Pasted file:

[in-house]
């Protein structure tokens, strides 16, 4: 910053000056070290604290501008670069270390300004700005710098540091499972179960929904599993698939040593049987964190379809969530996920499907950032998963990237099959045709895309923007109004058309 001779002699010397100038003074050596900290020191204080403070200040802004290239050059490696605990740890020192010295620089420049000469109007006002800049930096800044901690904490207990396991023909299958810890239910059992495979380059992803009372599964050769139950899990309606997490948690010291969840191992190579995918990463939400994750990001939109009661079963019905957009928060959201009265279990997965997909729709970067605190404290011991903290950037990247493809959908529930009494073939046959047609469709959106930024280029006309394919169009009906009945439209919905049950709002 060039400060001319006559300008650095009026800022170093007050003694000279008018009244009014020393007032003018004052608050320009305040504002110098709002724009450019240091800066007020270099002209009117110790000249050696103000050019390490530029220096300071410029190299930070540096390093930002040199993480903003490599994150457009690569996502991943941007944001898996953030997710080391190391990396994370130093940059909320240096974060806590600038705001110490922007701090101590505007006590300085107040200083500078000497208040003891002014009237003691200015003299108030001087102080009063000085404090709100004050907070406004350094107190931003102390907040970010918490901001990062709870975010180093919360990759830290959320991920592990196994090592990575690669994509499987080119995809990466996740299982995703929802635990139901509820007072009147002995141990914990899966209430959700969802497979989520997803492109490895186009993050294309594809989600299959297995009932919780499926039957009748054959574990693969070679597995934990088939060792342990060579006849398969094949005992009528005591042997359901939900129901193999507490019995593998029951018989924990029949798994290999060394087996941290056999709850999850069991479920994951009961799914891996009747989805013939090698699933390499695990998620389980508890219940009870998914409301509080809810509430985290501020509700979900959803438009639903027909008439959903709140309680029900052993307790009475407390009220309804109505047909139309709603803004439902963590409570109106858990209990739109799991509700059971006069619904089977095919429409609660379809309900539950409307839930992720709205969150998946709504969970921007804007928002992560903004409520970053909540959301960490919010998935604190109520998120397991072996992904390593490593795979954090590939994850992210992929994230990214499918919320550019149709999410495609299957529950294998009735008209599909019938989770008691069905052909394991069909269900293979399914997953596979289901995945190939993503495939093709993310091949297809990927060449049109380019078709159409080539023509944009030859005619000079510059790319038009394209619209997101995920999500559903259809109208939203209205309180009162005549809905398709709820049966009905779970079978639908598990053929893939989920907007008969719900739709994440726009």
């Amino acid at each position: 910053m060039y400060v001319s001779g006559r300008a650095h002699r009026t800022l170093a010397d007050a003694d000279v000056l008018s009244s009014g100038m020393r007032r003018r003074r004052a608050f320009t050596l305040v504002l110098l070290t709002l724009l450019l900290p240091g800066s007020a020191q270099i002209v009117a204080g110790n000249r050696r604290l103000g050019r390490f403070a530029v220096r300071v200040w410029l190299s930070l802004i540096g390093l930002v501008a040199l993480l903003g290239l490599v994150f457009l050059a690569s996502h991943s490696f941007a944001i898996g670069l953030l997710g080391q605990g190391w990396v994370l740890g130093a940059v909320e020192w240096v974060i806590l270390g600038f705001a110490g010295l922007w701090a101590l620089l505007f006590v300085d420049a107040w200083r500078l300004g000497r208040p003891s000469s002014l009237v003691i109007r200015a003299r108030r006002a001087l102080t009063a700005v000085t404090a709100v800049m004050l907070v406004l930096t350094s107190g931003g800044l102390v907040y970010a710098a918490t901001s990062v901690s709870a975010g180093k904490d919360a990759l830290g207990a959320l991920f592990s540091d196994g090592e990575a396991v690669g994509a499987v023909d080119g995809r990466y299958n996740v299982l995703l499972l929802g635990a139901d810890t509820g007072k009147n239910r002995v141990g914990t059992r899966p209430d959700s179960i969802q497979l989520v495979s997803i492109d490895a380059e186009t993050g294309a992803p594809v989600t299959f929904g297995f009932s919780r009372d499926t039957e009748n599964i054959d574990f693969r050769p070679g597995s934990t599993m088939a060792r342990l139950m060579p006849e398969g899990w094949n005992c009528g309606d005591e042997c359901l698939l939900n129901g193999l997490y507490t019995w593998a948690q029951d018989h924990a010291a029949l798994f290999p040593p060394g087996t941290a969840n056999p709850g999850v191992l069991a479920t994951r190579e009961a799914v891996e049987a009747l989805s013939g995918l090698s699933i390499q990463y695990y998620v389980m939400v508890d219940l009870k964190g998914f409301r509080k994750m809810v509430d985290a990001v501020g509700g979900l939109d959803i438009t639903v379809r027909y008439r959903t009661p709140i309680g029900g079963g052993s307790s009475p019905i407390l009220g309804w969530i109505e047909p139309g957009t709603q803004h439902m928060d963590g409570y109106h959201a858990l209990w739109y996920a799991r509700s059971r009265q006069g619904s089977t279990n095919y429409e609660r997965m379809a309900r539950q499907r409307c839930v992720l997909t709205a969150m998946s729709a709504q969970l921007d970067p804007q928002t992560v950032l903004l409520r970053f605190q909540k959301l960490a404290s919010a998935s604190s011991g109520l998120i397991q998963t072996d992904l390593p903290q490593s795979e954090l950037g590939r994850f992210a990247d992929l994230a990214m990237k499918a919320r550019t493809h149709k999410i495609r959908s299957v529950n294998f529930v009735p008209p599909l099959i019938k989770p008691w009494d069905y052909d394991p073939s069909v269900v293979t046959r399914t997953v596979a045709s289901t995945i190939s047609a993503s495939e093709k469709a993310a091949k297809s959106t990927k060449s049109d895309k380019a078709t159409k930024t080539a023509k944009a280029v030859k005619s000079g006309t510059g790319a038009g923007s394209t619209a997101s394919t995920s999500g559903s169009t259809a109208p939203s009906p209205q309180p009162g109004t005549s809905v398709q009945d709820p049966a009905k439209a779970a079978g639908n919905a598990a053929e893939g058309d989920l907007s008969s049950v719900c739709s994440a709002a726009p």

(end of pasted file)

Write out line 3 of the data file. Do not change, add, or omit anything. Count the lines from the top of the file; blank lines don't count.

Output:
């Amino acid at each position: 910053m060039y400060v001319s001779g006559r300008a650095h002699r009026t800022l170093a010397d007050a003694d000279v000056l008018s009244s009014g100038m020393r007032r003018r003074r004052a608050f320009t050596l305040v504002l110098l070290t709002l724009l450019l900290p240091g800066s007020a020191q270099i002209v009117a204080g110790n000249r050696r604290l103000g050019r390490f403070a530029v220096r300071v200040w410029l190299s930070l802004i540096g390093l930002v501008a040199l993480l903003g290239l490599v994150f457009l050059a690569s996502h991943s490696f941007a944001i898996g670069l953030l997710g080391q605990g190391w990396v994370l740890g130093a940059v909320e020192w240096v974060i806590l270390g600038f705001a110490g010295l922007w701090a101590l620089l505007f006590v300085d420049a107040w200083r500078l300004g000497r208040p003891s000469s002014l009237v003691i109007r200015a003299r108030r006002a001087l102080t009063a700005v000085t404090a709100v800049m004050l907070v406004l930096t350094s107190g931003g800044l102390v907040y970010a710098a918490t901001s990062v901690s709870a975010g180093k904490d919360a990759l830290g207990a959320l991920f592990s540091d196994g090592e990575a396991v690669g994509a499987v023909d080119g995809r990466y299958n996740v299982l995703l499972l929802g635990a139901d810890t509820g007072k009147n239910r002995v141990g914990t059992r899966p209430d959700s179960i969802q497979l989520v495979s997803i492109d490895a380059e186009t993050g294309a992803p594809v989600t299959f929904g297995f009932s919780r009372d499926t039957e009748n599964i054959d574990f693969r050769p070679g597995s934990t599993m088939a060792r342990l139950m060579p006849e398969g899990w094949n005992c009528g309606d005591e042997c359901l698939l939900n129901g193999l997490y507490t019995w593998a948690q029951d018989h924990a010291a029949l798994f290999p040593p060394g087996t941290a969840n056999p709850g999850v191992l069991a479920t994951r190579e009961a799914v891996e049987a009747l989805s013939g995918l090698s699933i390499q990463y695990y998620v389980m939400v508890d219940l009870k964190g998914f409301r509080k994750m809810v509430d985290a990001v501020g509700g979900l939109d959803i438009t639903v379809r027909y008439r959903t009661p709140i309680g029900g079963g052993s307790s009475p019905i407390l009220g309804w969530i109505e047909p139309g957009t709603q803004h439902m928060d963590g409570y109106h959201a858990l209990w739109y996920a799991r509700s059971r009265q006069g619904s089977t279990n095919y429409e609660r997965m379809a309900r539950q499907r409307c839930v992720l997909t709205a969150m998946s729709a709504q969970l921007d970067p804007q928002t992560v950032l903004l409520r970053f605190q909540k959301l960490a404290s919010a998935s604190s011991g109520l998120i397991q998963t072996d992904l390593p903290q490593s795979e954090l950037g590939r994850f992210a990247d992929l994230a990214m990237k499918a919320r550019t493809h149709k999410i495609r959908s299957v529950n294998f529930v009735p008209p599909l099959i019938k989770p008691w009494d069905y052909d394991p073939s069909v269900v293979t046959r399914t997953v596979a045709s289901t995945i190939s047609a993503s495939e093709k469709a993310a091949k297809s959106t990927k060449s049109d895309k380019a078709t159409k930024t080539a023509k944009a280029v030859k005619s000079g006309t510059g790319a038009g923007s394209t619209a997101s394919t995920s999500g559903s169009t259809a109208p939203s009906p209205q309180p009162g109004t005549s809905v398709q009945d709820p049966a009905k439209a779970a079978g639908n919905a598990a053929e893939g058309d989920l907007s008969s049950v719900c739709s994440a709002a726009p």